What parents need to know
Parents Need to Know
Parents need to know that the author introduces each story with an explanation of how he wrote it. The tales portray family life with teenagers, and how young people make good and bad decisions.
What's the story?
In nine short stories about family love, Robert Cormier presents both warm and melancholy portraits of kids growing up. One boy sacrifices his dream for his brother; another can't protect his black friend from prejudice. A father laments as his daughter leaves home, and two others betray their families. Together, the stories portray the drama inherent in family life.
Is it any good?
Short stories offer an excellent way to get teenagers reading. While this collection has little action and may not appeal to reluctant readers, its sensitive views about growing up in families do appeal to more avid readers. In two of the stories, "The Moustache" and "Guess What? I Almost Kissed My Father Goodnight," boys realize that their parents are individual people just as the boys are. Two stories deal with prejudice, religious and racial.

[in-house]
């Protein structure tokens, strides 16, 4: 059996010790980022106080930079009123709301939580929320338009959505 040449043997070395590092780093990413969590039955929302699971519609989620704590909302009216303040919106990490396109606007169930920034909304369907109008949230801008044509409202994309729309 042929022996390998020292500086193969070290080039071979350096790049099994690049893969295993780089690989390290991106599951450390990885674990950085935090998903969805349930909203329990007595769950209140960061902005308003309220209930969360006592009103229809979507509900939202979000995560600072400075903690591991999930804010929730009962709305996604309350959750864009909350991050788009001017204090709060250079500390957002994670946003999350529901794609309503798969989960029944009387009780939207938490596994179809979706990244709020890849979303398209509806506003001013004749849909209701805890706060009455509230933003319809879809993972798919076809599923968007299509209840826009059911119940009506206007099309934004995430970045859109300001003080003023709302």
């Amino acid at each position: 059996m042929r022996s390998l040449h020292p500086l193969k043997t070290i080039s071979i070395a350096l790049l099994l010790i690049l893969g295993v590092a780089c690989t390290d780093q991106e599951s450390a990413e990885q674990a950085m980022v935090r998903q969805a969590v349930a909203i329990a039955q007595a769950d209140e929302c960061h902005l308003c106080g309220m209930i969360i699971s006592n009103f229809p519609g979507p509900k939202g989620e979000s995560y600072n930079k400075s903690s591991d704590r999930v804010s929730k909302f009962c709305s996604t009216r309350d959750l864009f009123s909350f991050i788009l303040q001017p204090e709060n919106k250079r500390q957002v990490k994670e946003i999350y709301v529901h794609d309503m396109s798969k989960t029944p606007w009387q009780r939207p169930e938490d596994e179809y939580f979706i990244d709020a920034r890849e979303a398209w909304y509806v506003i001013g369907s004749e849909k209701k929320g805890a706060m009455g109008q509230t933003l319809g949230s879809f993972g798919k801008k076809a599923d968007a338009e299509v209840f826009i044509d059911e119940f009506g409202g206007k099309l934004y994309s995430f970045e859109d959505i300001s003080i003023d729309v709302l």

Perhaps the most heartwarming of the stories is "President Cleveland, Where Are You?" in which a boy and his friends become obsessed with collecting trading cards of presidents during the Depression. His older brother wants to take a girl to the dance, but has no money for shoes and a corsage for his girl. The boy sells his cherished President Cleveland card, and his brother goes to the dance. Readers must infer what has happened.
Explore, discuss, enjoy
Families can talk about the kinds of decisions each of the young characters makes. Choose a favorite story or two, and put yourself in the main character's shoes. Would you behave the same way, or would you make different choices?